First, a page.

To test this theory, researchers at Queen's University in Toronto, Canada devised a devious experiment to study the effect of egg coloration on paternal behavior. They obtained artificial eggs in various shades of blue. They then replaced the real eggs in the nests of different robins with different shades of artificial eggs. Next they estimated when the original eggs would have been due to hatch, replaced the artificial eggs with baby robins, and observed the behavior of the adoptive parents.

The researchers found that baby birds in the nests which had contained the bluest eggs were fed twice as often by the male bird as baby birds in nests which had contained pale blue eggs. Thus it appears that the blue color of eggshell is actually crucial for the health of the babies and ultimately for the survival of the species.

6. Just a Simple Song?

There are many native American legends about the robin. The Blackfoot tribe believed that the robin was a symbol of peace. There are both Miqmac and California myths that explain how the robin’s breast was burned red when he brought fire to people. The Northwest coast Tlingit people said the robin was created to please people with its song4.

And entertain us with song it certainly does. While both males and females are heard calling and raising the alarm, the male is a champion songster.5 Male robins sing from early spring until fall. They are also one of the first birds to begin singing in the morning, generally about an hour before sunrise, and continue singing until well past sunset. In addition, because they can produce sounds both breathing in and out, they can sing for long uninterrupted stretches of time. It has actually been calculated that a robin singing 1300 songs an hour, 10 hours a day could produce over a million songs during a 120 day breeding season15.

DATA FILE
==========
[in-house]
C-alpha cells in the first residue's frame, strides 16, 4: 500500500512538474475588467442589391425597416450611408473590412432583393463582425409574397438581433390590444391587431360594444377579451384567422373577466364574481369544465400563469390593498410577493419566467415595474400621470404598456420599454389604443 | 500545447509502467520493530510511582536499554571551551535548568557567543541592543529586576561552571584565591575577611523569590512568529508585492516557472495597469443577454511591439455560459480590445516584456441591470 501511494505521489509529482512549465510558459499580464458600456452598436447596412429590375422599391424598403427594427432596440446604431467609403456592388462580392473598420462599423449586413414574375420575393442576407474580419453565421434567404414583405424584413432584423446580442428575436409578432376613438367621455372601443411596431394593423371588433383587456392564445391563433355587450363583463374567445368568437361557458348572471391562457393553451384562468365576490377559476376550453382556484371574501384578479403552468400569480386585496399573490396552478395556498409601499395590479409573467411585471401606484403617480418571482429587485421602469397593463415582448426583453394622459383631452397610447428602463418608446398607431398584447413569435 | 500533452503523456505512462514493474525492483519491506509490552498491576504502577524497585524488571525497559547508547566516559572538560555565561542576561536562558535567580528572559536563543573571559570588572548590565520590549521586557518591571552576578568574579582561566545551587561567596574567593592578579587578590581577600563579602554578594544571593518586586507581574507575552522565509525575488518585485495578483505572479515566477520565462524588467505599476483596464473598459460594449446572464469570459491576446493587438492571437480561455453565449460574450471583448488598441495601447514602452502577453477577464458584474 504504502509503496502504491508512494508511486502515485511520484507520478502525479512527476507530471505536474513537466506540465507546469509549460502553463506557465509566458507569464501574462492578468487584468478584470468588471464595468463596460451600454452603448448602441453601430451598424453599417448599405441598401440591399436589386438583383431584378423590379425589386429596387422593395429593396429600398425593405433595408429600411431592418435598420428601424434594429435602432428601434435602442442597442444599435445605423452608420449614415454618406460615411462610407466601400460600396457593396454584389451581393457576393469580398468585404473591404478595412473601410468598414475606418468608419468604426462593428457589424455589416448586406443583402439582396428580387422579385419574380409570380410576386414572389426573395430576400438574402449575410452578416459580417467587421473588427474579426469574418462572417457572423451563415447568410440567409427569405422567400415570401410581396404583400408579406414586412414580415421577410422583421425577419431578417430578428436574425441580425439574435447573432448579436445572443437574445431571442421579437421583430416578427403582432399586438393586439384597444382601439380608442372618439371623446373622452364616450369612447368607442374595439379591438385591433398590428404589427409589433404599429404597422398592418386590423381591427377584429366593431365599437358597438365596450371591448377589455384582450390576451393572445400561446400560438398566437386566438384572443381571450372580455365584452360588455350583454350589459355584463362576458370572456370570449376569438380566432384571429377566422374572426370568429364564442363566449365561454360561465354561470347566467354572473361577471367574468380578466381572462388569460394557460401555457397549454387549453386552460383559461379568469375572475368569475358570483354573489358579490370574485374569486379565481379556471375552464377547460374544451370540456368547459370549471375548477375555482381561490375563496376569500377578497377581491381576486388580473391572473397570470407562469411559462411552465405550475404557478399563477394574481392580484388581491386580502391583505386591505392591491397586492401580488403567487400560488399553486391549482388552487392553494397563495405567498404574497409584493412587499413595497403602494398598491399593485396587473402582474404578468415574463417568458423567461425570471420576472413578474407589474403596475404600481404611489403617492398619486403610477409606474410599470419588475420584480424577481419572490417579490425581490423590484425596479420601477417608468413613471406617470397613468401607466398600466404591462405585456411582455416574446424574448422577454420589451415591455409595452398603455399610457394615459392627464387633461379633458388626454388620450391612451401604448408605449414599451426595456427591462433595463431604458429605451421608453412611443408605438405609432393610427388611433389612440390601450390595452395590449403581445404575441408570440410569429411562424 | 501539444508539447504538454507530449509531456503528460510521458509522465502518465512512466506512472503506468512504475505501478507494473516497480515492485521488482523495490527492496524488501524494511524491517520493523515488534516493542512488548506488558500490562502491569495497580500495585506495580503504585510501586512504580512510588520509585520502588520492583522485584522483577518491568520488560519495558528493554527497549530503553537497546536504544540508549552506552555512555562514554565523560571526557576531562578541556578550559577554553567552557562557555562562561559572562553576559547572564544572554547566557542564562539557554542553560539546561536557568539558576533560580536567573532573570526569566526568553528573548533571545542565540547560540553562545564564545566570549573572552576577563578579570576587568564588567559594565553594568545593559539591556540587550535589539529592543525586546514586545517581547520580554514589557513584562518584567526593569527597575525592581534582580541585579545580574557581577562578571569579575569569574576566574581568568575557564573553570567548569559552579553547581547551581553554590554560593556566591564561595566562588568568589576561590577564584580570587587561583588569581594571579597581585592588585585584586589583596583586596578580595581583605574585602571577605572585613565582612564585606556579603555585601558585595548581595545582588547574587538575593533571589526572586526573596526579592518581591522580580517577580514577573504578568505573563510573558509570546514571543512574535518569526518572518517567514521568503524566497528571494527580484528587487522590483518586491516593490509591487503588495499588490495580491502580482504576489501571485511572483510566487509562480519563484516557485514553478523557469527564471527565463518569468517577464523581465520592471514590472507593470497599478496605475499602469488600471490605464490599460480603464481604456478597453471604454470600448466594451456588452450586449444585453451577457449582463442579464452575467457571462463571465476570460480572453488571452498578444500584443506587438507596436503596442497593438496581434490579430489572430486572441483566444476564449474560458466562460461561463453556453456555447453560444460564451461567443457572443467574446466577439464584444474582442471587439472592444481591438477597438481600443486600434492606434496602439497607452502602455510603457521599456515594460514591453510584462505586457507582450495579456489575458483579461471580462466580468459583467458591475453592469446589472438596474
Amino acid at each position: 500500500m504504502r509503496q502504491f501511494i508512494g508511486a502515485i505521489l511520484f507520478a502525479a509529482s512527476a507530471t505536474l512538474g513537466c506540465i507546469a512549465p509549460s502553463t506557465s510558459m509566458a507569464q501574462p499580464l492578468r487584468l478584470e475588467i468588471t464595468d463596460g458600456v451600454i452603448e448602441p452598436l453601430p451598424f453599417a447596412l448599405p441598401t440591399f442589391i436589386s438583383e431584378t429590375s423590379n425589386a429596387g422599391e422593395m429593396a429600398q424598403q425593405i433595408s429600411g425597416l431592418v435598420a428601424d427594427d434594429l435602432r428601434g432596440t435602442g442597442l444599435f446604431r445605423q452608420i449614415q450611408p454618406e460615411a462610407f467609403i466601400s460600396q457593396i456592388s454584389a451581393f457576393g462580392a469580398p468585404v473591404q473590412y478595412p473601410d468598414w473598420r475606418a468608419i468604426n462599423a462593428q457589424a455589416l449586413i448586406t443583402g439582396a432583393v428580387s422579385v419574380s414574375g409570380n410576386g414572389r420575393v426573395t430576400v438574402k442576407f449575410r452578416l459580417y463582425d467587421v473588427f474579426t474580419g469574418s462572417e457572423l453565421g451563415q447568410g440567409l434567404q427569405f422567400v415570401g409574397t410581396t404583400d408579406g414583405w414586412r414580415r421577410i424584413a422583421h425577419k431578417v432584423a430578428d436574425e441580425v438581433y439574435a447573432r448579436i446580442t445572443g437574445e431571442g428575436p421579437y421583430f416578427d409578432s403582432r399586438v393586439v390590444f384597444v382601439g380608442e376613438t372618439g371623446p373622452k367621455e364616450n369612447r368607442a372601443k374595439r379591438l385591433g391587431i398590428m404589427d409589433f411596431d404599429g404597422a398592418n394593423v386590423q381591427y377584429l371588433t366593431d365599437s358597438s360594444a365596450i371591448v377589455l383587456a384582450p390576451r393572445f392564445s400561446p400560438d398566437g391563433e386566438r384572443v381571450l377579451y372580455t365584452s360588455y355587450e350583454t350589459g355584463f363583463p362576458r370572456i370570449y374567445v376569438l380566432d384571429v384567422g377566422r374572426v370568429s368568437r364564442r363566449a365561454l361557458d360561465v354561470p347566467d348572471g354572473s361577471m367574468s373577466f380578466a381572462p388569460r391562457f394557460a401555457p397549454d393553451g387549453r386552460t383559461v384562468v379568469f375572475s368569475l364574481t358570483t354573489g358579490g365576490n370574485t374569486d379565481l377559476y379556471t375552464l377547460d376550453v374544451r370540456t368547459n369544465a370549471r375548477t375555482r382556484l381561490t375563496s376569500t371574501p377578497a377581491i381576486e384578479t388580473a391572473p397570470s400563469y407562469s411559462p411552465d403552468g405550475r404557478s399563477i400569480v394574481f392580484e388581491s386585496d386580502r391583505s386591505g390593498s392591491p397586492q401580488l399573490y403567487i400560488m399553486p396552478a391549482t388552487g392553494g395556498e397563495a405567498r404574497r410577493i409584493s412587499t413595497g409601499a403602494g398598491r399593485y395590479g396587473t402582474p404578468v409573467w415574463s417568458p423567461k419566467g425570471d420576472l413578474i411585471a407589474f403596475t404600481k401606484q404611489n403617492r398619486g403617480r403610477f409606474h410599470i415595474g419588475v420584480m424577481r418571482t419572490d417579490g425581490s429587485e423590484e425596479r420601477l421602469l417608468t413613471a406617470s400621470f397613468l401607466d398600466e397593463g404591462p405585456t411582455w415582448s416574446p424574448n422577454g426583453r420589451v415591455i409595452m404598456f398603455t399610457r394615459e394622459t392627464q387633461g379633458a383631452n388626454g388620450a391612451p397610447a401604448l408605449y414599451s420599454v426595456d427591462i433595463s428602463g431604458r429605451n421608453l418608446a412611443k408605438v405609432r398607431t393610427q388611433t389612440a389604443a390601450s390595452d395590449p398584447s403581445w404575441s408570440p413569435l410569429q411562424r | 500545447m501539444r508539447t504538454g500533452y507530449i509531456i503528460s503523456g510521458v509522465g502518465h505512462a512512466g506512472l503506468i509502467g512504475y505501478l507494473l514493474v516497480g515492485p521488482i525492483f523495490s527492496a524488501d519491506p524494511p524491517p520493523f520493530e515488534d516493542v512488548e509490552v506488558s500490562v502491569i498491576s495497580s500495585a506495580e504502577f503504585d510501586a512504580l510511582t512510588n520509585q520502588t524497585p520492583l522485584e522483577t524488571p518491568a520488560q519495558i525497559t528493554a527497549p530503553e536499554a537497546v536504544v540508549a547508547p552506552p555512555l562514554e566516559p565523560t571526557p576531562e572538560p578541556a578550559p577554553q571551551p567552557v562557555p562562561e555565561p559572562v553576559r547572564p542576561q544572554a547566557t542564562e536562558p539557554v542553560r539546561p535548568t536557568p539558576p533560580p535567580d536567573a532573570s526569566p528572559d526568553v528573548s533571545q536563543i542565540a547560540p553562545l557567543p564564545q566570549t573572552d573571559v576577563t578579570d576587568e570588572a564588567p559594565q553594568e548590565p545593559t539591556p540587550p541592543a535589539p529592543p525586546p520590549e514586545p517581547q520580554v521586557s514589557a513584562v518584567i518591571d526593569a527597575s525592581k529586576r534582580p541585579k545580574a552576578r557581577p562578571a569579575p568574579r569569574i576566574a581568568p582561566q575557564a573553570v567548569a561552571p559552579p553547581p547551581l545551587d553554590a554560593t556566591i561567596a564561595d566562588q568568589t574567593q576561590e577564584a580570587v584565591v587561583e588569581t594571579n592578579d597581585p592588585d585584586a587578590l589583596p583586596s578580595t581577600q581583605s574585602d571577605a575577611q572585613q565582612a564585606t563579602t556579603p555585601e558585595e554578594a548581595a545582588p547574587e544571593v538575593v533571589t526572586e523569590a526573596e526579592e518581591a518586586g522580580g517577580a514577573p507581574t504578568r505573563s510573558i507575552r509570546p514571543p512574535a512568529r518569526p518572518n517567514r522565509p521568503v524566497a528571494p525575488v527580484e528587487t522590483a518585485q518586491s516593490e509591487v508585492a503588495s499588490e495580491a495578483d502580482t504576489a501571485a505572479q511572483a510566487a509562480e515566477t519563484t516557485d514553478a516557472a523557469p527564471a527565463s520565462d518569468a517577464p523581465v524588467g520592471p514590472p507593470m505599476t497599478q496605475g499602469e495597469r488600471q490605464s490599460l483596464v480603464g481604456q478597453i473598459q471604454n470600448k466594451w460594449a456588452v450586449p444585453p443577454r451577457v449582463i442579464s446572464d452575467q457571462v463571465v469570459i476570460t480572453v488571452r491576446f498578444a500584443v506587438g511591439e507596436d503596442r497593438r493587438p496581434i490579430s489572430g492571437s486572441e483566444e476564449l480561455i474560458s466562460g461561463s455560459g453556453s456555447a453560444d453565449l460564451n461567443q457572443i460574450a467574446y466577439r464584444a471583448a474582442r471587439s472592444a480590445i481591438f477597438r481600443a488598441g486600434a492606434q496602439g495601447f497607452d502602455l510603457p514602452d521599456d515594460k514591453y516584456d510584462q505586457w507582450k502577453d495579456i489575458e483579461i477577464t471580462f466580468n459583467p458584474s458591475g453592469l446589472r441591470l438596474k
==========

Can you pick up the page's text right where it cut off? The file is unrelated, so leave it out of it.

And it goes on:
The robin's song is not only frequent, it is also highly complex.  Although it may seem like simple warbling, each male robin has a complex repertoire of up to 20
caroling phrases, and up to 100 high pitched hisselly sounds which have been described as whispered notes.  Robins also produce a variety of  whinnies which may be used as warnings of danger but which often form part of the robin's song. This wide variety of possible combination of caroling, hisselly sounds and whinnies means that the robin's song shows a great deal of variety, and may of change often depending on the situation and the time of day5. These vocal virtuosos have also been heard mimicking the calls of other birds6.